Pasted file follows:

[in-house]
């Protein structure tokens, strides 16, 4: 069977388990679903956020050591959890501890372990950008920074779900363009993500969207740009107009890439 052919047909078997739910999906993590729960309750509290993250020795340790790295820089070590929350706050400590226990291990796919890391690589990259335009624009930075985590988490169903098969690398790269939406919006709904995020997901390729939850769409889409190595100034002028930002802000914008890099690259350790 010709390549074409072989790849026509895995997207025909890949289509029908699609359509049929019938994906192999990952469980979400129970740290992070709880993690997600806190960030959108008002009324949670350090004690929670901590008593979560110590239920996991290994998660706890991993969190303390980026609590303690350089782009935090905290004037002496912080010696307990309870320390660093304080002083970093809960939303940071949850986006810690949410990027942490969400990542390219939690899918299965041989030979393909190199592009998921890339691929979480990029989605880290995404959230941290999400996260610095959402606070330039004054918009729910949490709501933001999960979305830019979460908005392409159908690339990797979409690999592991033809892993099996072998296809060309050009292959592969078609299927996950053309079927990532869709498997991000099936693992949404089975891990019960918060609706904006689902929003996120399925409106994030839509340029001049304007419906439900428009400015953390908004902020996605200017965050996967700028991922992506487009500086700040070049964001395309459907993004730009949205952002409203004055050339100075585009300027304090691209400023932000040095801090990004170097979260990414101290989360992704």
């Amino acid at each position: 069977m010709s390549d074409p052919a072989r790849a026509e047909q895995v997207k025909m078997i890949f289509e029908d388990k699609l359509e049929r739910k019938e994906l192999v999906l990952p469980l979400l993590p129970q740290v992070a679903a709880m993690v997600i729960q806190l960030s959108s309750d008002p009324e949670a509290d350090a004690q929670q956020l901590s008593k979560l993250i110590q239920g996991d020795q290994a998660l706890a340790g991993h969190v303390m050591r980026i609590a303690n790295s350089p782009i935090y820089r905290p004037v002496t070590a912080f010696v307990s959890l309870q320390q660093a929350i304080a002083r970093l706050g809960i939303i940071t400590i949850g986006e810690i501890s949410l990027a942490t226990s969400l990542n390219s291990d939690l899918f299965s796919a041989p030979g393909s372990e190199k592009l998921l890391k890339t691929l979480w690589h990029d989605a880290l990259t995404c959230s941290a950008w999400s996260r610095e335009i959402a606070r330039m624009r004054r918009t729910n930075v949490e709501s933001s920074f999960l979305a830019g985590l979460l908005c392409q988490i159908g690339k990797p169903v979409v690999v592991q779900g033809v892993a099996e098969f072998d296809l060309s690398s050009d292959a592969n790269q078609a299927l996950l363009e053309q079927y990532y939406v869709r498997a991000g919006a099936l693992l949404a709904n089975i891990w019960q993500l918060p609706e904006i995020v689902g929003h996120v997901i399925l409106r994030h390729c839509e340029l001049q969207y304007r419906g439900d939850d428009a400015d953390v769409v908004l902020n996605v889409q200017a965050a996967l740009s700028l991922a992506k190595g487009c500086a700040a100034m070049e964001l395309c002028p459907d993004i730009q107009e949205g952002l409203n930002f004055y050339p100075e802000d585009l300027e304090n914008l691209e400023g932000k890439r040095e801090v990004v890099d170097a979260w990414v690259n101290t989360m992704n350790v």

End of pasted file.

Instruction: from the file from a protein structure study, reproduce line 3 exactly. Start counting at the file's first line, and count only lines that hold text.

């Amino acid at each position: 069977m010709s390549d074409p052919a072989r790849a026509e047909q895995v997207k025909m078997i890949f289509e029908d388990k699609l359509e049929r739910k019938e994906l192999v999906l990952p469980l979400l993590p129970q740290v992070a679903a709880m993690v997600i729960q806190l960030s959108s309750d008002p009324e949670a509290d350090a004690q929670q956020l901590s008593k979560l993250i110590q239920g996991d020795q290994a998660l706890a340790g991993h969190v303390m050591r980026i609590a303690n790295s350089p782009i935090y820089r905290p004037v002496t070590a912080f010696v307990s959890l309870q320390q660093a929350i304080a002083r970093l706050g809960i939303i940071t400590i949850g986006e810690i501890s949410l990027a942490t226990s969400l990542n390219s291990d939690l899918f299965s796919a041989p030979g393909s372990e190199k592009l998921l890391k890339t691929l979480w690589h990029d989605a880290l990259t995404c959230s941290a950008w999400s996260r610095e335009i959402a606070r330039m624009r004054r918009t729910n930075v949490e709501s933001s920074f999960l979305a830019g985590l979460l908005c392409q988490i159908g690339k990797p169903v979409v690999v592991q779900g033809v892993a099996e098969f072998d296809l060309s690398s050009d292959a592969n790269q078609a299927l996950l363009e053309q079927y990532y939406v869709r498997a991000g919006a099936l693992l949404a709904n089975i891990w019960q993500l918060p609706e904006i995020v689902g929003h996120v997901i399925l409106r994030h390729c839509e340029l001049q969207y304007r419906g439900d939850d428009a400015d953390v769409v908004l902020n996605v889409q200017a965050a996967l740009s700028l991922a992506k190595g487009c500086a700040a100034m070049e964001l395309c002028p459907d993004i730009q107009e949205g952002l409203n930002f004055y050339p100075e802000d585009l300027e304090n914008l691209e400023g932000k890439r040095e801090v990004v890099d170097a979260w990414v690259n101290t989360m992704n350790v």